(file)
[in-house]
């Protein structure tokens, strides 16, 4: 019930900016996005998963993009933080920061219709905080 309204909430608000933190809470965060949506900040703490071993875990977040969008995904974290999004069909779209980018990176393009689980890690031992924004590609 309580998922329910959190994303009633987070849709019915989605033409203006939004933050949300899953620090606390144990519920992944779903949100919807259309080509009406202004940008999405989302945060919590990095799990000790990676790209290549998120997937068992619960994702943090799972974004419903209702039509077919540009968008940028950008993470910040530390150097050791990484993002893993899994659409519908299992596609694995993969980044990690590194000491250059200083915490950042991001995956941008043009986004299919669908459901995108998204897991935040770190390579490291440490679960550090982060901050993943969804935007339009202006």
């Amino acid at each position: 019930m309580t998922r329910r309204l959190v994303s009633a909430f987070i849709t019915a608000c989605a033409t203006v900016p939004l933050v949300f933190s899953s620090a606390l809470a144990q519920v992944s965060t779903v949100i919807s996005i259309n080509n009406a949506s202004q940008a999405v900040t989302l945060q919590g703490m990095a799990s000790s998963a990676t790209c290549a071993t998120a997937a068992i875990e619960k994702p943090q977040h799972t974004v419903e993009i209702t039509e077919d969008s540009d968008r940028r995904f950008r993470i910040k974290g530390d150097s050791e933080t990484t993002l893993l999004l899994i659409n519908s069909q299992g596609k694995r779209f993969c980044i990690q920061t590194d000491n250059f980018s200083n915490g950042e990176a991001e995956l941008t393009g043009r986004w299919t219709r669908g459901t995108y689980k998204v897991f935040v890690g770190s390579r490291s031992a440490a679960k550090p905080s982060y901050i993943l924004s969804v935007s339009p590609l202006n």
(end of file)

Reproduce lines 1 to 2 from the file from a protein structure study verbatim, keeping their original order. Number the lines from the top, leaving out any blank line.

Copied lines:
[in-house]
């Protein structure tokens, strides 16, 4: 019930900016996005998963993009933080920061219709905080 309204909430608000933190809470965060949506900040703490071993875990977040969008995904974290999004069909779209980018990176393009689980890690031992924004590609 309580998922329910959190994303009633987070849709019915989605033409203006939004933050949300899953620090606390144990519920992944779903949100919807259309080509009406202004940008999405989302945060919590990095799990000790990676790209290549998120997937068992619960994702943090799972974004419903209702039509077919540009968008940028950008993470910040530390150097050791990484993002893993899994659409519908299992596609694995993969980044990690590194000491250059200083915490950042991001995956941008043009986004299919669908459901995108998204897991935040770190390579490291440490679960550090982060901050993943969804935007339009202006």